Tim Holmes writes: My first day ride started with a dash down to Brookside in order to make the starting time of 9am. I was greeted by several cyclists whom I assumed were all seasoned day riders. Only having so far been on afternoon rides I wasn't quite sure what to expect. The way it works is this - the day is basically split into three main rides, Before Coffee, Before Lunch then Before Tea. Each leg is designed to carry with it some form of food or drink based reward. That works for me.

The BC leg took us out of Cambridge along the Coton cycle path. On reaching Coton we made our way through Madingley and then Dry Drayton. The weather was cloudy, alternating with spells of warm sunshine and cold wind with occasional spots of rain. At this point the group headed south towards Hardwick, turning west once over the A428 then turning south again at Childerley Gate adding a loop through Highfields and Caldecote before turning north again at Bourn and heading back across the A428 towards Knapwell.

The road that once made up the A428 are now very quiet and great for cycling. Also good for teaching one's children to drive as well BTW. The narrow, country road continued north through Conington before taking us through the underpass beneath the A14 bringing us out by Fenstanton clock tower, it's main bus stop. From here we took the back road to St Ives, taking us past Jones' Boatyard before we crossed the (busy) roundabout over the A1096. A couple of hundred yards more and we arrived at our Coffee Stop.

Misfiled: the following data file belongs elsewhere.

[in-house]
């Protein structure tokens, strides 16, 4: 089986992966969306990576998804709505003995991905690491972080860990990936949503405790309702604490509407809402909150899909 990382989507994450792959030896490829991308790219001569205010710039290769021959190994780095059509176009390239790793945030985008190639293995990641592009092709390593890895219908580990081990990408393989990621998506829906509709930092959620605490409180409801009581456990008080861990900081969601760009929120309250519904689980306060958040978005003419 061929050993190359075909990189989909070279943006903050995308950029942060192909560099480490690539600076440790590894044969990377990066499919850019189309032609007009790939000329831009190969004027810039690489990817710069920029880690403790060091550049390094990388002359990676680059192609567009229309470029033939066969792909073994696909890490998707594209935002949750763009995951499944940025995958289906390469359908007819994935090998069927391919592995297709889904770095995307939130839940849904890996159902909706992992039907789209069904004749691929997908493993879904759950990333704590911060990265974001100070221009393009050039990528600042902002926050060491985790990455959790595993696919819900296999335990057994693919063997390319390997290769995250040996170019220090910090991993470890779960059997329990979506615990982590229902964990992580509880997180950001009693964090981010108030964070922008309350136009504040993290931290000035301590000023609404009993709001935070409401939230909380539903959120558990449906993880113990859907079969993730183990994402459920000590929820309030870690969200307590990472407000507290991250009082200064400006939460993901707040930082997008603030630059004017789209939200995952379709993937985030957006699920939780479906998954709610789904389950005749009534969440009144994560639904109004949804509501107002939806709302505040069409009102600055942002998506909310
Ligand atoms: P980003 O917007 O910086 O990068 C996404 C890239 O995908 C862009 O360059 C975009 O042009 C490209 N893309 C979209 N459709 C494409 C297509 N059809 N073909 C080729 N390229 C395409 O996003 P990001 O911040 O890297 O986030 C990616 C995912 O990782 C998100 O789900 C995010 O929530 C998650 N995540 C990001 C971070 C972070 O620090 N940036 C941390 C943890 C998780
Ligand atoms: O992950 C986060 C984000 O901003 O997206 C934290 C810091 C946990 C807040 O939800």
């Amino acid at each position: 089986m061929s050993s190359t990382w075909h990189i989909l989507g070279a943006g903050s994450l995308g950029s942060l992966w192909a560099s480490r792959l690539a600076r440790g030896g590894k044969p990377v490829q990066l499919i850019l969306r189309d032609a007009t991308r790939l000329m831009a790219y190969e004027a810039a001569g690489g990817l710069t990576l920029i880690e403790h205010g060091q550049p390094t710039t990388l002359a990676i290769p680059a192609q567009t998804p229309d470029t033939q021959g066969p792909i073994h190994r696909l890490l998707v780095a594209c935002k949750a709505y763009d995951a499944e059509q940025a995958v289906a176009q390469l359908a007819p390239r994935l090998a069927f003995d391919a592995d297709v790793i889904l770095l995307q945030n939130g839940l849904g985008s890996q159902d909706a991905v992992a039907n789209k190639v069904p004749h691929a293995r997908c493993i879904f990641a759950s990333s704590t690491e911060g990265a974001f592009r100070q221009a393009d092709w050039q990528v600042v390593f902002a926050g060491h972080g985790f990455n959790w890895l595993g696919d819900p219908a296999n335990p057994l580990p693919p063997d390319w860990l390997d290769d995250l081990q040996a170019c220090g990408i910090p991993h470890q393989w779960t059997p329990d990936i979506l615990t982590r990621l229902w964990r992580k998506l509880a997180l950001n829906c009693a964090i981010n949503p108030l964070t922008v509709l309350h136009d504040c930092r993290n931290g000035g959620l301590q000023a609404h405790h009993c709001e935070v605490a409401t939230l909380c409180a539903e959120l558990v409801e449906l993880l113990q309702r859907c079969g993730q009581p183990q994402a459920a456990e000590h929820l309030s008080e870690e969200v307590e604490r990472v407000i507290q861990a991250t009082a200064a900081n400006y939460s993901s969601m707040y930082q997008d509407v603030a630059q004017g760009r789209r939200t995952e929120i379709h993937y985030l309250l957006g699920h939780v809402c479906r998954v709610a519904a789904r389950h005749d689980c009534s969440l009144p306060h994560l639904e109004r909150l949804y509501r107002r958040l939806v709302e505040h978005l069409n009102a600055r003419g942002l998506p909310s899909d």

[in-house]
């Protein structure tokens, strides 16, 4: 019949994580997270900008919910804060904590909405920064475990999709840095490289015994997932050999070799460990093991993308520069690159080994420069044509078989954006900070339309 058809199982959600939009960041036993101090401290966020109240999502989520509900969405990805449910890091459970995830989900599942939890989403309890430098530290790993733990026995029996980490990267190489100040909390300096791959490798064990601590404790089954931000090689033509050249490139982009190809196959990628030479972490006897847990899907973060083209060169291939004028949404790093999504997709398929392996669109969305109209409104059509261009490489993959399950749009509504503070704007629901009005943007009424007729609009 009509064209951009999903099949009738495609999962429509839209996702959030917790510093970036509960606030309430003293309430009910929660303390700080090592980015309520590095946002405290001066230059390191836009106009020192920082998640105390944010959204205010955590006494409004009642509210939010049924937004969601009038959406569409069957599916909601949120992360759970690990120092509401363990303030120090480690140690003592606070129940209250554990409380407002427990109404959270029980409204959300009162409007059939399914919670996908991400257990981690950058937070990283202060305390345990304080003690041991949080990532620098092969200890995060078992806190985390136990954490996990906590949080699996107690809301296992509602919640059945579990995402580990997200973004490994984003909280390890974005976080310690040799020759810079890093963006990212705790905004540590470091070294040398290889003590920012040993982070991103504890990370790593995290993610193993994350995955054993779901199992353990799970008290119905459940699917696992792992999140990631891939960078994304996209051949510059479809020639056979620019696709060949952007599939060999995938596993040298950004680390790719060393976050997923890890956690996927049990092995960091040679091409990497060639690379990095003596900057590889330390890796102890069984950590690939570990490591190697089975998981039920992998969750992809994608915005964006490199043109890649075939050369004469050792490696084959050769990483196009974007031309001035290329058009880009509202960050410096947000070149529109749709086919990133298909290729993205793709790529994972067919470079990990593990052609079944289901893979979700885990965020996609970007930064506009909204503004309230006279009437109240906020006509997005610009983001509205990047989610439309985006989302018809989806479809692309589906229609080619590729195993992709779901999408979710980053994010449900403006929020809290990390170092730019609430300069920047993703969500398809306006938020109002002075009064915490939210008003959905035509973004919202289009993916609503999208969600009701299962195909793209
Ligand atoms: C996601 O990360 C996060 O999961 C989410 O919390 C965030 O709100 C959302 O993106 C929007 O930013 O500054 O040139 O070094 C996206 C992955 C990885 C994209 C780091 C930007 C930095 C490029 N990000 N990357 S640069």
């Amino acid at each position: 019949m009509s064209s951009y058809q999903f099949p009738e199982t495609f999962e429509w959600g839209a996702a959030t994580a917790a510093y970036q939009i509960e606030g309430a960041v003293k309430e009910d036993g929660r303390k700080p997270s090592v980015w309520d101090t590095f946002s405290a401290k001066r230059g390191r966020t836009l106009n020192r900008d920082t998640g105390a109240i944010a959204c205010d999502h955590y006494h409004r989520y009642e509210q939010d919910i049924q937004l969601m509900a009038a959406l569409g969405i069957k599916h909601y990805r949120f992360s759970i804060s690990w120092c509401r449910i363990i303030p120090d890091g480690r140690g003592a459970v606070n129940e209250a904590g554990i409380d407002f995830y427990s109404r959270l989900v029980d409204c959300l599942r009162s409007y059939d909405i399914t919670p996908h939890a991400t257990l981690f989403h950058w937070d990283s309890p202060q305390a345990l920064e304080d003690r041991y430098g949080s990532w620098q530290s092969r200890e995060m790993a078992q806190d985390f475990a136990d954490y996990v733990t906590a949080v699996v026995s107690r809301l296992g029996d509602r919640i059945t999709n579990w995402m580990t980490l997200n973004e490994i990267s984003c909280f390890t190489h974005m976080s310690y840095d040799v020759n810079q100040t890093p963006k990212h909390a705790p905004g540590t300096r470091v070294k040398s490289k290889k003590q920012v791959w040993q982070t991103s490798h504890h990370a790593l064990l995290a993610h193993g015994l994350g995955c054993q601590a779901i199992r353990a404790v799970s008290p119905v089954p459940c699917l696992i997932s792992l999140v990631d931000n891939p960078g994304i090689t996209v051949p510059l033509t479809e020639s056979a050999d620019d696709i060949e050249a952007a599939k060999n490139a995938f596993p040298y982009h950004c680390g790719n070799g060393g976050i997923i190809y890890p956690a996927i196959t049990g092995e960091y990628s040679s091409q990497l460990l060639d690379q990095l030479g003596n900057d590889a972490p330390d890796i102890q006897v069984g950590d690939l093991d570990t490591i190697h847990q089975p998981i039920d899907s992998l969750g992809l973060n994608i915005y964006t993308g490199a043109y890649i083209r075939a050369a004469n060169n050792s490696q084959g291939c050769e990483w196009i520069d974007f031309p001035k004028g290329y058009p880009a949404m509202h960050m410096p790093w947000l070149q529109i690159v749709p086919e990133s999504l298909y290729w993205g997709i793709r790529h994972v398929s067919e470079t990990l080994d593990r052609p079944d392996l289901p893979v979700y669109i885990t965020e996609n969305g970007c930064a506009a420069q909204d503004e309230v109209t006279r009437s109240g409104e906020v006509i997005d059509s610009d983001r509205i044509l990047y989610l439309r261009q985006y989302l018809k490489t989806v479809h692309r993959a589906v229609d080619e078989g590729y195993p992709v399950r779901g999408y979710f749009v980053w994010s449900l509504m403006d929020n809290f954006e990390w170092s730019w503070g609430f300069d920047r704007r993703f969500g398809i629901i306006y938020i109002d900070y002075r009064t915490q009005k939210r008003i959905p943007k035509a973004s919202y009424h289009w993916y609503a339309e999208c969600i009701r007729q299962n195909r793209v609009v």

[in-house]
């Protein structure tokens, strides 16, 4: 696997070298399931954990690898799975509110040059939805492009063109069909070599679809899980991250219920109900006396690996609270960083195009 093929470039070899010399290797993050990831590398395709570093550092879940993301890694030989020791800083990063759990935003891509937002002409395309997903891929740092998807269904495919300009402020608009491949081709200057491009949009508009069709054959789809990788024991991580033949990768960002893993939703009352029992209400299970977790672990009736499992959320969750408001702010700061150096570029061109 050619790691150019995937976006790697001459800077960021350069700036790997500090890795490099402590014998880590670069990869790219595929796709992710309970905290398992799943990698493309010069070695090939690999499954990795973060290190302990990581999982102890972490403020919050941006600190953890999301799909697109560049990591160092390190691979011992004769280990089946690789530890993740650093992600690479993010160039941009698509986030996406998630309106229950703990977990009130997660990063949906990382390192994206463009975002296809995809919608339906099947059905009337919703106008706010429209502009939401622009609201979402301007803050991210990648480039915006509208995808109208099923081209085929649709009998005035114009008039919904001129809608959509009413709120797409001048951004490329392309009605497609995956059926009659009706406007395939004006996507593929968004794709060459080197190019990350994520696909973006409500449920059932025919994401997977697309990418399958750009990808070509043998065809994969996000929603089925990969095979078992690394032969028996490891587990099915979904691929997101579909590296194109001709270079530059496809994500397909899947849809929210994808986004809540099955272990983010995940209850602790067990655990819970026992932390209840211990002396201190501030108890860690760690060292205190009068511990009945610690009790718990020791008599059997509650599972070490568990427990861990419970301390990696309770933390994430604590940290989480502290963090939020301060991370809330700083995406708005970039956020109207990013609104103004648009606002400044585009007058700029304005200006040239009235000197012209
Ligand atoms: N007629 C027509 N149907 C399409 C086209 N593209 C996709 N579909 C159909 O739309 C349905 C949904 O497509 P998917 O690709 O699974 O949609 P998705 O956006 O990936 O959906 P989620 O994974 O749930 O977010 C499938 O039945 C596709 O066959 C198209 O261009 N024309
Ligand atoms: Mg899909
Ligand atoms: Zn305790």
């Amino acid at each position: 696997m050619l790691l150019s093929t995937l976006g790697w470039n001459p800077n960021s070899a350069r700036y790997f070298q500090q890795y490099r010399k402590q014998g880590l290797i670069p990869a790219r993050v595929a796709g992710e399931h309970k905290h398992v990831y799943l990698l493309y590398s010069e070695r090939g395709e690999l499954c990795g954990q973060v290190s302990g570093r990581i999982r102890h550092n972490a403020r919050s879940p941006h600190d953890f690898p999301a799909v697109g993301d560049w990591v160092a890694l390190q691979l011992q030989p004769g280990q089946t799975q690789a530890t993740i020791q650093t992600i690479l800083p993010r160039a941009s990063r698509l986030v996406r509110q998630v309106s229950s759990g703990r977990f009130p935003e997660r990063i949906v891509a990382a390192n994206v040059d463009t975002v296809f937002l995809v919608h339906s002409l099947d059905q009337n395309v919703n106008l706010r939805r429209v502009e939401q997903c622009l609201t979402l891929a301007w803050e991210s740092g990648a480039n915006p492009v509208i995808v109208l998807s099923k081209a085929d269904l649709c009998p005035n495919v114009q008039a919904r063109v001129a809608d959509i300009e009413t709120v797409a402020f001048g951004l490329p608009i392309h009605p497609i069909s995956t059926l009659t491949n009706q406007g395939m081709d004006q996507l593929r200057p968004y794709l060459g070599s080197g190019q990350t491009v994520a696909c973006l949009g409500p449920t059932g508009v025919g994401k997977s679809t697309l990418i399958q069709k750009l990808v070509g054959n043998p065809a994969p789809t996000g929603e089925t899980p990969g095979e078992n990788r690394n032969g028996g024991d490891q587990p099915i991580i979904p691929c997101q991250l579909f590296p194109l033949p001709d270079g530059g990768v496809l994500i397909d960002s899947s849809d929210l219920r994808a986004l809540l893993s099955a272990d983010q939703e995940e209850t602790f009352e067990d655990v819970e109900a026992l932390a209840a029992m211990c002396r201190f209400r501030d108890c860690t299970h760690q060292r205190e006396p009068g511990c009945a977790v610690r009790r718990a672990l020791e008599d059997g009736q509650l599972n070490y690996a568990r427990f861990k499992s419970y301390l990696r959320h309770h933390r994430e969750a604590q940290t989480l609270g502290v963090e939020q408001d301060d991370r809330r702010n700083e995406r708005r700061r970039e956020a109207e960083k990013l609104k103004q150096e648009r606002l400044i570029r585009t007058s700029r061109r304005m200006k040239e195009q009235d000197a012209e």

Ian's cake and coffee were great and I suspect we probably stopped longer than we ought. As a result we were more or less forced to take a direct route to our Lunch stop. Traveling west from St Ives, we crossed the River Great Ouse at Houghton Mill. The lock was being filled as we crossed, bringing with it several spectators as a single narrowboat was traversing upstream from Huntingdon. Once over the river we made our way through the village of Houghton, which is much quieter since the A1123 bypass was completed a few years ago - it was once the main thoroughfare for traffic between Huntingdon and St Ives.

We exited Houghton along its easterly exit, crossed the A1123 and made our way up the long hill towards RAF Wyton. This section was quiet busy, with one or two moronic drivers taking umbrage at our group cycling two abreast. Most however were fine, and we even came across another cyclist group coming the other way - one would like to think it was the local CTC off to visit Cambridge...

Just after Abbots Ripton the road runs parallel with the Great Northern rail line for a short while, before bearing westwards then forking with the righthand branch taking us on to Sawtry.

The road became much quieter after this turning, and the views were quite something, it was a clear day and it was possible to see across to Yaxley and Peterborough to the north. We crossed the A1(M) and after Ian consulted his map we were soon on our way to Sawtry, and then on to Glatton were we stopped for lunch.